In this undated file photo, militants of the Islamic State group hold up their weapons and wave its flags on their vehicles in a convoy on a road leading to Iraq from Raqqa, Syria (Militant website via AP).

Russian President Vladimir Putin’s decision to intervene militarily in Syria and work with Iran and Iraq to defeat the Islamic State has been met with a rather predictable response among Washington pundits: Putin is strong, and Barack Obama is weak. “Like Iran, Putin is willing to back up his pursuit of his interests with force,” writes Eliot Abrams in the National Review. “U.S. deterrence is dead,” says the American Enterprise Institute’s Danielle Pletka. The Washington Post editorial page bemoans Obama’s lack of a strategy for Syria and noted that while “shortsighted and cynical . . . at least Mr. Putin […]

Secretary-General of the Organization of American States Luis Almagro presents the Initiative to Combat Corruption and Impunity with Honduran President Juan Orlando Hernandez, Washington, Sept. 28, 2015 (OAS photo by Juan Manuel Herrera).

Editor’s note: This article is part of an ongoing WPR series on the impact of corruption and various countries’ efforts to combat it. This week, the Organization of American States (OAS) announced that it would establish a Mission to Support the Fight Against Corruption and Impunity in Honduras (MACCIH), following protests demanding an anti-corruption body like the one that helped bring down the Guatemalan president. In an email interview, Eric Olson, associate director of the Wilson Center’s Latin America program, discussed Honduras’ fight against corruption. WPR: How big a problem is corruption in Honduras, and in what areas is its […]

Relatives of the 43 missing Ayotzinapa teachers' college students lead a march marking the one-year anniversary of the students' disappearances, Chilpancingo, Mexico, Sept. 26, 2015 (AP photo by Rebecca Blackwell).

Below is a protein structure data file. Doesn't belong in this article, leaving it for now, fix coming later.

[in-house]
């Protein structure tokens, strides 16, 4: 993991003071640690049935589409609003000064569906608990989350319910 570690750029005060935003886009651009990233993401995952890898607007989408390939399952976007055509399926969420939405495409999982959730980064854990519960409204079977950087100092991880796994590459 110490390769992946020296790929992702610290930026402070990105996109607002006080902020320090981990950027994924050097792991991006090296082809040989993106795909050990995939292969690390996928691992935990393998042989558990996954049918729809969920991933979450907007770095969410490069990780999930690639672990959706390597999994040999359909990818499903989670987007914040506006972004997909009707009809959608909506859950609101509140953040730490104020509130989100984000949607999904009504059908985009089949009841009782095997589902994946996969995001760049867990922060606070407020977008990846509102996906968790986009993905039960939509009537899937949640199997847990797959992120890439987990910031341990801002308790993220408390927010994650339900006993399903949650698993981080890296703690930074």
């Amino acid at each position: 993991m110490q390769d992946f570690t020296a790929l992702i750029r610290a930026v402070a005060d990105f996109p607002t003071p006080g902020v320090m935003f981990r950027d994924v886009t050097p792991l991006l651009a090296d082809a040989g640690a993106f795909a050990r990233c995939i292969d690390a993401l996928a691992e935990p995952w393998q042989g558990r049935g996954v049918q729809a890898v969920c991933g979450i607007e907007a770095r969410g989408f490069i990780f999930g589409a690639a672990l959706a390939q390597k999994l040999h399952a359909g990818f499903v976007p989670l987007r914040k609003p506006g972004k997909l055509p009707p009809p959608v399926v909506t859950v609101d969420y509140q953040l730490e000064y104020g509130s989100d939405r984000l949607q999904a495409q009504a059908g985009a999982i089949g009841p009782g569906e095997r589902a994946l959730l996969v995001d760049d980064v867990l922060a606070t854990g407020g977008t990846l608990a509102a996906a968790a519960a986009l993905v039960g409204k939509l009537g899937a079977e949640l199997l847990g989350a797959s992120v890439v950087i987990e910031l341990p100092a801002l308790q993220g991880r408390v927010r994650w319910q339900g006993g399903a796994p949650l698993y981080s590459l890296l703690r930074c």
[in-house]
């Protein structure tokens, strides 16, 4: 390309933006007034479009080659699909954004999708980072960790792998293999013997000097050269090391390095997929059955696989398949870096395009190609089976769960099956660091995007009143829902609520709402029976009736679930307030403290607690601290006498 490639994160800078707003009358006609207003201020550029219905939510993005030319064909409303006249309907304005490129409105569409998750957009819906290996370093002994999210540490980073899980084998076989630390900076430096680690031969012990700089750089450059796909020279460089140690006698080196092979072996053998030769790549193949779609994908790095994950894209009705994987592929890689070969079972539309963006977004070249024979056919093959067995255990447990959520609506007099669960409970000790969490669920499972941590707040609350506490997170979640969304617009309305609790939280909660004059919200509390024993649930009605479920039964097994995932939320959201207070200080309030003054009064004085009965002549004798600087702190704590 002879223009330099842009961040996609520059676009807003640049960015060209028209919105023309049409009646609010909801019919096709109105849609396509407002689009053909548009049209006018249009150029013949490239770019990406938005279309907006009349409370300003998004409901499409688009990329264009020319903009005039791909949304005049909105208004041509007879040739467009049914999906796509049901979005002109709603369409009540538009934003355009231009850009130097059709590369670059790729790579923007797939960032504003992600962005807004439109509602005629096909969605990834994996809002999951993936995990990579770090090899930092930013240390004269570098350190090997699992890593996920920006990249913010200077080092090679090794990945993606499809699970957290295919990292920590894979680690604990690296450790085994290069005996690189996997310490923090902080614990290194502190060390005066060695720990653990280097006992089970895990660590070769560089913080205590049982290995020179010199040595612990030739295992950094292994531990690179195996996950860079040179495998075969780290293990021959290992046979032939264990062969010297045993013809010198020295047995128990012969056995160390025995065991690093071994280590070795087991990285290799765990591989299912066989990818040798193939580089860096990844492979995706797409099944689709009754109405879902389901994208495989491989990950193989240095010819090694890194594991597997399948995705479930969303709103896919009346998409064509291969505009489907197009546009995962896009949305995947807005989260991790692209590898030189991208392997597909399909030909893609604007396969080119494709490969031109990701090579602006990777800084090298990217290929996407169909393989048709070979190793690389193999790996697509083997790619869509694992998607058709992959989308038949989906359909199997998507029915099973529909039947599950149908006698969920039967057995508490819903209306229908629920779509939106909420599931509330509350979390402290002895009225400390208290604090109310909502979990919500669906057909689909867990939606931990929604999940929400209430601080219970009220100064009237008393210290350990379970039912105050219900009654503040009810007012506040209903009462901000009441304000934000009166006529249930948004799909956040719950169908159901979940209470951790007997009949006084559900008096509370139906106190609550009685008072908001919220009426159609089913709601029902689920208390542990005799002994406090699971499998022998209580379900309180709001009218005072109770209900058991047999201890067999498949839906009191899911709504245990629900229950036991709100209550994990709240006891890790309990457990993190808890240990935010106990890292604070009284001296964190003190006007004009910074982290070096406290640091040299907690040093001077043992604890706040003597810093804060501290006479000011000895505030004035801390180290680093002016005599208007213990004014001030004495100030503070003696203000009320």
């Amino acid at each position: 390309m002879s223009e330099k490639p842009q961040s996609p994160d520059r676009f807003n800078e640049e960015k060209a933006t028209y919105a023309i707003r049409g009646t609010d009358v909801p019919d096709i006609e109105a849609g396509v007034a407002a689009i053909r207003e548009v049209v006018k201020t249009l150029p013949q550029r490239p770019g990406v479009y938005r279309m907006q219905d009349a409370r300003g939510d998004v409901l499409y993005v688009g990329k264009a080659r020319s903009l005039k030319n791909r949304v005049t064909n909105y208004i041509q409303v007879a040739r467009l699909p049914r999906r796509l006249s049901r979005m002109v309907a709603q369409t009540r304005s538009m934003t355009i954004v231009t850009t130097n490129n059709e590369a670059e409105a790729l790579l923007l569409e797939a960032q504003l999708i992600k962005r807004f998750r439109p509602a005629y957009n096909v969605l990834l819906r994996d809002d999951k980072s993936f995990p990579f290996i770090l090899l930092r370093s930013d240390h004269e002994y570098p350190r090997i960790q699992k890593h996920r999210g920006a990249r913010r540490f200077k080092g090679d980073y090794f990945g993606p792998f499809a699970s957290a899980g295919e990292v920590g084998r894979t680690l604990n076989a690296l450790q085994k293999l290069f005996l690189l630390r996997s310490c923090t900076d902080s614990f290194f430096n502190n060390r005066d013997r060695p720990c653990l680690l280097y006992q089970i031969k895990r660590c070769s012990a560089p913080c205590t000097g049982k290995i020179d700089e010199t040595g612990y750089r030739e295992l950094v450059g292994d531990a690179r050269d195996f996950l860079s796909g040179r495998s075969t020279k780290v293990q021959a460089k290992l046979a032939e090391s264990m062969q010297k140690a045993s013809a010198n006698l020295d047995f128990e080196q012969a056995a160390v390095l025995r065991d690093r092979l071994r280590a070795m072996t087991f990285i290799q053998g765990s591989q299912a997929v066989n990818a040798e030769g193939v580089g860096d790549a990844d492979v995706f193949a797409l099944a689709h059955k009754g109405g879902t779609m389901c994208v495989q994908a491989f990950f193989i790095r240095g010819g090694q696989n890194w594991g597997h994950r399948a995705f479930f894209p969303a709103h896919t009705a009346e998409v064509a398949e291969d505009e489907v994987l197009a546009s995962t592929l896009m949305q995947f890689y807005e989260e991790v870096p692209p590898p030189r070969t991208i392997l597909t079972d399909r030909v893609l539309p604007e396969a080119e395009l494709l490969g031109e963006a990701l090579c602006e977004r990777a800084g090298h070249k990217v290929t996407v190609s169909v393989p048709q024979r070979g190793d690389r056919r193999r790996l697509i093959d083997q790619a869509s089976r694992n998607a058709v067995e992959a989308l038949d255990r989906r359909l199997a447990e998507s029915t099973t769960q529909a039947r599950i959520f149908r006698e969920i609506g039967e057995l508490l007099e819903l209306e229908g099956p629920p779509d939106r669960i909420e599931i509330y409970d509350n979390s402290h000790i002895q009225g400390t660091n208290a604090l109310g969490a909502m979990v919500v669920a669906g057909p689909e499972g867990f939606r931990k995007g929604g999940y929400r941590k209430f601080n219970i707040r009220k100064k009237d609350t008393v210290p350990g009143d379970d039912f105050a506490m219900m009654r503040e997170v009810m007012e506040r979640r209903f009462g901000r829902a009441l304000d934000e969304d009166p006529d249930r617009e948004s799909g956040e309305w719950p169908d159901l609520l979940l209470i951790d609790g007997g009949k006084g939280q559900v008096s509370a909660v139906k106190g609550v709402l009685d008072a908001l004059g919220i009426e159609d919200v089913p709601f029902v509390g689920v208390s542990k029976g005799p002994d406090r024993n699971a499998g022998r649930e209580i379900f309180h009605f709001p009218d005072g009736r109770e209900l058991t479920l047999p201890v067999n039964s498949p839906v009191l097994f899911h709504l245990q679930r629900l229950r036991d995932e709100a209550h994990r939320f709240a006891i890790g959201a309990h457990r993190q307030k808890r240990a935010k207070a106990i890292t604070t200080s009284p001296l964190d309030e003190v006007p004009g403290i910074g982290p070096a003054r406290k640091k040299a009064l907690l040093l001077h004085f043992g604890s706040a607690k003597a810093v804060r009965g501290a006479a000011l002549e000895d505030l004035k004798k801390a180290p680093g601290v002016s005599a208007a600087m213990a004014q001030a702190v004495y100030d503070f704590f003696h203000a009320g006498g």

A year after 43 rural college students were forcibly disappeared in southern Mexico, human rights activists, teachers unions and university students have again taken to the streets to demand justice. For many, the tragedy—known as Ayotzinapa, after the name of the teachers’ college the students attended—has become symbolic of the violence and impunity afflicting Mexico as a whole. Earlier this month, a long-awaited report by the Organization of American States’ Inter-American Commission on Human Rights cast doubts on the official version of events and pointed to extraordinary deficiencies in the investigation carried out by the federal government. On Sept. 26, […]

Peacekeepers serving with the U.N. Organization Stabilization Mission in the Democratic Republic of the Congo (MONUSCO) patrol the town of Pinga, North Kivu Province, Democratic Republic of the Congo, Dec. 4, 2013 (U.N. photo by Sylvain Liechti).

There are a lot of smug policy wonks in New York right now. As this year’s high-level General Assembly session kicks off at the United Nations, the media is focused on what the meeting could mean for Syria. It may achieve very little on that front. But analysts who take a longer view of multilateral affairs still see some reasons for optimism elsewhere. The most obvious is the adoption of the new Sustainable Development Goals (SDGs), a sprawling but impressively ambitious list of global targets for 2030. Academics and activists have been celebrating this success all weekend. A special summit […]

Islamic State fighters wave an Islamic State flag as they patrol in a commandeered Iraqi military vehicle, Fallujah, Iraq, March 20, 2014 (AP photo).

Russia’s deployment of military equipment and personnel to Syria, combined with revelations about failed U.S. efforts to train and equip Syrian rebels, has rekindled criticisms of the Obama administration’s strategy against the self-declared Islamic State. The U.S. approach has been attacked from both sides of the political aisle, characterized as mission creep by some and weak incrementalism by others. During last week’s presidential debate, in particular, most of the Republican presidential candidates vied to burnish their national security credentials by vowing to expand U.S. military operations to defeat the Islamic State. However, the urge to “do something” in Iraq and […]

Syrians gather amid the rubble of damaged buildings in the predominantly Christian and Armenian neighborhood of Suleimaniyeh, Aleppo, Syria, April 11, 2015 (AP photo/SANA).